Don't Buy a Domain Name on Behalf of Someone Else | DomainInvesting.com

Don’t Buy a Domain Name on Behalf of Someone Else

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I have never advertised domain brokerage services, and I have no interest in becoming a domain broker. That hasn’t stopped people and companies from asking me to broker domain names on both the buy and sell side. I recommend that if you are not in the brokerage business, you shouldn’t agree to acquire a domain name on behalf of someone else (or sell one for that matter).

A while back, a personal acquaintance that isn’t in this business asked me about a domain name that was related to his business. I did a cursory check and saw that it was not a developed website. He asked that I pursue the domain name for him, and I agreed to help him out at no cost because I am not a broker and I figured it would be straightforward enough. After an email exchange, I was able to get the owner to sell it for an agreeable price. Unfortunately, the buyer decided against making the purchase, and that left me in an unfortunate position.

As someone who buys domain names as part of my business, I am often asked for advice about domain names. When the advice is from someone I don’t know (aka blog reader), it’s easy to say “sorry, I am not a broker or consultant” and the conversation is usually over. When it comes to being asked for advice from friends and family, it’s more complicated. Most of the time, this is casual conversation that doesn’t go anywhere. On occasion, I will agree to help a friend with their domain name needs, which usually amounts to hand registering a domain name on their behalf.

Agreeing to buy a domain name on behalf of someone else was a bad decision that I am not going to repeat. If you aren’t in the business of brokering domain names (ie having contracts with clients and operating a corporate entity), I would recommend that you don’t agree to buy a domain name on behalf of someone else. You can offer guidance and advice about the process of buying a domain name, but it’s unwise to get in the middle of a transaction, especially if there is limited benefit.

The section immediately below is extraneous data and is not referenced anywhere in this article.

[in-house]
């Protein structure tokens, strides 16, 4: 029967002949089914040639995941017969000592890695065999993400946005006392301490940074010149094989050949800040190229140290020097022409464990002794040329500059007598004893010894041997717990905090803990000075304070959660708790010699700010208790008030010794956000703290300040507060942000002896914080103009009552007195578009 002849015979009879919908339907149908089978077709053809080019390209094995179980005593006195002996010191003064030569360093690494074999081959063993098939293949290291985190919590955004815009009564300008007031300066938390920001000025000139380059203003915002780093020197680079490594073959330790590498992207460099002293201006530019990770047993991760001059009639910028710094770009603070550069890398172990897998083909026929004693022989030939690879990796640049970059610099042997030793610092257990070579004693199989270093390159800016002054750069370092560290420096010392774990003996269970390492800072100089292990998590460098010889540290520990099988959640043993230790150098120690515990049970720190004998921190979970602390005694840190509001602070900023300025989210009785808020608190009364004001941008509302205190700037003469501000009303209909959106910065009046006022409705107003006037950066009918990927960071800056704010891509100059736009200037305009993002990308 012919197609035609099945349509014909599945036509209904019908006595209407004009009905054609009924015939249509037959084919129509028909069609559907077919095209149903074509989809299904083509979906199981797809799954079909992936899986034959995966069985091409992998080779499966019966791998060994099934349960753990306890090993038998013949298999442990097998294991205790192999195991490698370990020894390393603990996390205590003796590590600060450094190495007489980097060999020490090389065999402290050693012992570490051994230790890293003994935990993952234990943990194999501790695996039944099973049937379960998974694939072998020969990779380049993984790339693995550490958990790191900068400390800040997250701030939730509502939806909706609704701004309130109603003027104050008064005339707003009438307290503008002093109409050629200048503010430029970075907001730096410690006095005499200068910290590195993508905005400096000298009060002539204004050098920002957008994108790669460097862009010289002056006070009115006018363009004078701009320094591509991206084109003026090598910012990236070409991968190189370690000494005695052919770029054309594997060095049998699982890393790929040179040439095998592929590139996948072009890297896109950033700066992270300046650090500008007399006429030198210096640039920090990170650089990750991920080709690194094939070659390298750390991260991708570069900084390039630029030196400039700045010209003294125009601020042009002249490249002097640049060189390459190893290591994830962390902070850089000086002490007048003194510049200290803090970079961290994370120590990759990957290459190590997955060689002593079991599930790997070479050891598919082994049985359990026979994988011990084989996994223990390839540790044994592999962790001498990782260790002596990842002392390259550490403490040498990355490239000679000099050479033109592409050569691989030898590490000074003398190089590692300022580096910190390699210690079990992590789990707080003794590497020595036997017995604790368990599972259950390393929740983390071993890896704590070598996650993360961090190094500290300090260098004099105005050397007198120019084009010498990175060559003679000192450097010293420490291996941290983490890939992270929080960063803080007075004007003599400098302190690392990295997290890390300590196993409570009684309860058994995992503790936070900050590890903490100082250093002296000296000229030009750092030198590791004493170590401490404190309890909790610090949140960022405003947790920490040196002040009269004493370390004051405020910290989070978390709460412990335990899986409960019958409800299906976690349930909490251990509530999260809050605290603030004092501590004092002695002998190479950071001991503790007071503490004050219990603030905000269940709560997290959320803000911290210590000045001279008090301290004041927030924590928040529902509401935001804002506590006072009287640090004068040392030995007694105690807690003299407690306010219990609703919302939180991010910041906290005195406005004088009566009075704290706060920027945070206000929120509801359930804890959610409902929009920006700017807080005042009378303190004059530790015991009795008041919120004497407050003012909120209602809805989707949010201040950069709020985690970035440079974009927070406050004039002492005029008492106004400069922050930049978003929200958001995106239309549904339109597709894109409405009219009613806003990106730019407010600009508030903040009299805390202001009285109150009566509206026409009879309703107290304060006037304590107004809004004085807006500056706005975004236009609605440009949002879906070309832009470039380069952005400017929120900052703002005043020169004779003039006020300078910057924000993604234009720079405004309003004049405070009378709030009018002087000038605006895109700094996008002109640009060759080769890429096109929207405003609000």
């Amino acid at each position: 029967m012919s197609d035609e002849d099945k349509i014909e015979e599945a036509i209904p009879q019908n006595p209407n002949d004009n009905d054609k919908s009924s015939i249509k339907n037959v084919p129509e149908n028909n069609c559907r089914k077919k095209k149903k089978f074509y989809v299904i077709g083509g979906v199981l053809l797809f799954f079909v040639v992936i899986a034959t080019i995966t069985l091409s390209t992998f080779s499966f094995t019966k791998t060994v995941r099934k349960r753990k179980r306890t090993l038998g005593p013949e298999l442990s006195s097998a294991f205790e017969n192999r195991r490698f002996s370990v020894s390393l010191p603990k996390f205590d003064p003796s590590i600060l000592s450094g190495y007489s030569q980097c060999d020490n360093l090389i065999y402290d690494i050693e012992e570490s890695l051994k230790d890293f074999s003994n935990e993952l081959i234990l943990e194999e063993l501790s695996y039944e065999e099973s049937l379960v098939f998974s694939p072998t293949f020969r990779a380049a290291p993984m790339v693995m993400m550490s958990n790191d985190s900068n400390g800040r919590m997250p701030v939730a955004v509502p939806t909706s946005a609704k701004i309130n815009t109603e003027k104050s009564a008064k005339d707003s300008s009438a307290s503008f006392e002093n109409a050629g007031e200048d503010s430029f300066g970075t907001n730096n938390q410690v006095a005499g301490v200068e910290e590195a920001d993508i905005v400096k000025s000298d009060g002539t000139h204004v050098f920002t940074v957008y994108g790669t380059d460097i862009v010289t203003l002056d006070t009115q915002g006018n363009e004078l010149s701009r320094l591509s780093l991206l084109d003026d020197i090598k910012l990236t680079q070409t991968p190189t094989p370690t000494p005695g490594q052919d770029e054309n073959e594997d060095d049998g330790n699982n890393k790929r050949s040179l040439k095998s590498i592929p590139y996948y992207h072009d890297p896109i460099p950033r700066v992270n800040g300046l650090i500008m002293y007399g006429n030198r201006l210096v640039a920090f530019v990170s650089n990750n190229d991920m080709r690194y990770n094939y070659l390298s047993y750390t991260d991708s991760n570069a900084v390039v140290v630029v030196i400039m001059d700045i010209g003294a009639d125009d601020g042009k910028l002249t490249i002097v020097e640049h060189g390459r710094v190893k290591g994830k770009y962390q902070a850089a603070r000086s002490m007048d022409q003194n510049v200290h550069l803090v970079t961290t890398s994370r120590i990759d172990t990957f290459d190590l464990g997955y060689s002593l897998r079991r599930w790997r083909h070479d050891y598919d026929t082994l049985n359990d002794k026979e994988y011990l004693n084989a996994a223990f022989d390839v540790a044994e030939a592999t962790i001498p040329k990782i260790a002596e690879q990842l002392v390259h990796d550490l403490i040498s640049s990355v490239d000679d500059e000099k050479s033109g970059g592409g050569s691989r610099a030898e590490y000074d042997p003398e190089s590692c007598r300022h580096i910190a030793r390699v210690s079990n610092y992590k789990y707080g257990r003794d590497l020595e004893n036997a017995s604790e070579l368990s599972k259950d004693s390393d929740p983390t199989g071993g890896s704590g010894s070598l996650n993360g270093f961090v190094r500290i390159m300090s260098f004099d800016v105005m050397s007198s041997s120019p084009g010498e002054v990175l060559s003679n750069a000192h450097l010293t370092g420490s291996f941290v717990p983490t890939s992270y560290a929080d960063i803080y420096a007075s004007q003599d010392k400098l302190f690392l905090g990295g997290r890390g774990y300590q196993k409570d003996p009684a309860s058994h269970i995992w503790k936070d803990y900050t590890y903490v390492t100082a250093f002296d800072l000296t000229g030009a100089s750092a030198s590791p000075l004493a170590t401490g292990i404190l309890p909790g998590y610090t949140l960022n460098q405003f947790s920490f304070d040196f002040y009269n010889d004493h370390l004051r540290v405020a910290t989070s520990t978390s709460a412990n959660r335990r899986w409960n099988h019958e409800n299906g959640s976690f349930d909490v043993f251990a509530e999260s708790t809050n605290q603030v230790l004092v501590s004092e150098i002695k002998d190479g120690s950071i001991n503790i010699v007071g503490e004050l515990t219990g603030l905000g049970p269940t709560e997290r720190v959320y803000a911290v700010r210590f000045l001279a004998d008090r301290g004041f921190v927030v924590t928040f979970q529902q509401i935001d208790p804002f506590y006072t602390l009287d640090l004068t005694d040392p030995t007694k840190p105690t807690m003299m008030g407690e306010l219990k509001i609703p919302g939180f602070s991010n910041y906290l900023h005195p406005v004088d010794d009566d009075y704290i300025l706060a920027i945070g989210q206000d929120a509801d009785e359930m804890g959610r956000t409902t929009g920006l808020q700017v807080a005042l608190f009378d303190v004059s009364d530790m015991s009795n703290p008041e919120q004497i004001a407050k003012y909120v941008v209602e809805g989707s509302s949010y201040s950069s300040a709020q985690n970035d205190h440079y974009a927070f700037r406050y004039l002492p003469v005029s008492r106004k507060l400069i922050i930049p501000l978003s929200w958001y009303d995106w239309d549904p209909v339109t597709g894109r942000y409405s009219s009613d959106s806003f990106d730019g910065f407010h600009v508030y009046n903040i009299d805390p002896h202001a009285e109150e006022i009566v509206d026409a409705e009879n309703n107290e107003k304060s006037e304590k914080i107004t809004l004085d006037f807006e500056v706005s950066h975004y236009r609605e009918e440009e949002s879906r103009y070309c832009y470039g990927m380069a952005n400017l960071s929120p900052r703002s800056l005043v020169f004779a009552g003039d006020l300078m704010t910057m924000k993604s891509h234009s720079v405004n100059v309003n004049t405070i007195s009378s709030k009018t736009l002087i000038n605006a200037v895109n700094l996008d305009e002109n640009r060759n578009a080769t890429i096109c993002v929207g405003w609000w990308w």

If a deal goes south or problems occur during the transfer process or after, both parties may look to you to help resolve the situation. It can be a time suck at best and a potential financial problem at worst. At the end of the day, your reputation is on the line.


About The Author: Elliot Silver is an Internet entrepreneur and publisher of DomainInvesting.com. Elliot is also the founder and President of Top Notch Domains, LLC, a company that has sold seven figures worth of domain names in the last five years. Please read the DomainInvesting.com Terms of Use page for additional information about the publisher, website comment policy, disclosures, and conflicts of interest.


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Comments (6)

    braden

    I feel for you. While many of my friends are business owners, I get these requests constantly. I usually provide the advice or chase after the domain in question but limit my involvement. I typically “represent the buyer” in a broker capacity while negotiating and set up escrow for 0% commission and then step aside. If a friend is asking for a lot of work, I opt for explaining how to go about the research themselves. I never put myself in the position of buying the name on their behalf unless it’s a small acquisition and I’m not concerned about the getting stuck with the cost.

    July 12th, 2014 at 11:45 am

      Larry

      Although I have done so in the past I never offer to do this for someone (for free) and won’t get involved more than a few words of advice.

      Otherwise it ends up taking a tremendous amount of time to get things done right – even just the parts (not negotiating) but dealing with the transfer at the registrar and/or escrow.com etc.

      Everything has to be explained and there are a ton of nuances and gotchas.

      Usually people who wants domains are not realistic as far as what they want to pay. And if they have money to pay then someone should be getting paid to do the handholding (which can take quite a bit of time). If they don’t have money it’s a non starter.

      As far as “If a friend is asking for a lot of work” – nobody expects a lawyer or a doctor or an accountant do provide free labor. For that matter a handyman wouldn’t spend 1 hour at your house doing a repair as a friend (if you had money) they would expect to be paid or perhaps a trade of time would be done.

      I’ll tell you the best way to handle this. If a friend doesn’t want to pay for the work pass them off to someone who only does the work on a paid basis and let them handle the transaction.

      In reply to braden | July 12th, 2014 at 6:45 pm

    garydell

    You’re right.

    July 12th, 2014 at 12:56 pm

    Anthony

    As a kid I didn’t really understand “no good deed goes unpunished” but as I got older I saw the wisdom of the saying.

    July 12th, 2014 at 3:54 pm

    rob sequin

    You can help friends move or paint a room or build a deck but a domain purchase is a financial transaction involving negotiations, payment, transfer etc.

    Maybe give them some background on the industry but then have your friend engage the services of a professional domain buyer broker.

    Same for the sales side, tell them to hire a professional that specializes in domain sales.

    July 13th, 2014 at 1:11 pm

    Samit

    Did you end up buying/paying for the domain or did you have to back out?

    July 14th, 2014 at 7:10 am

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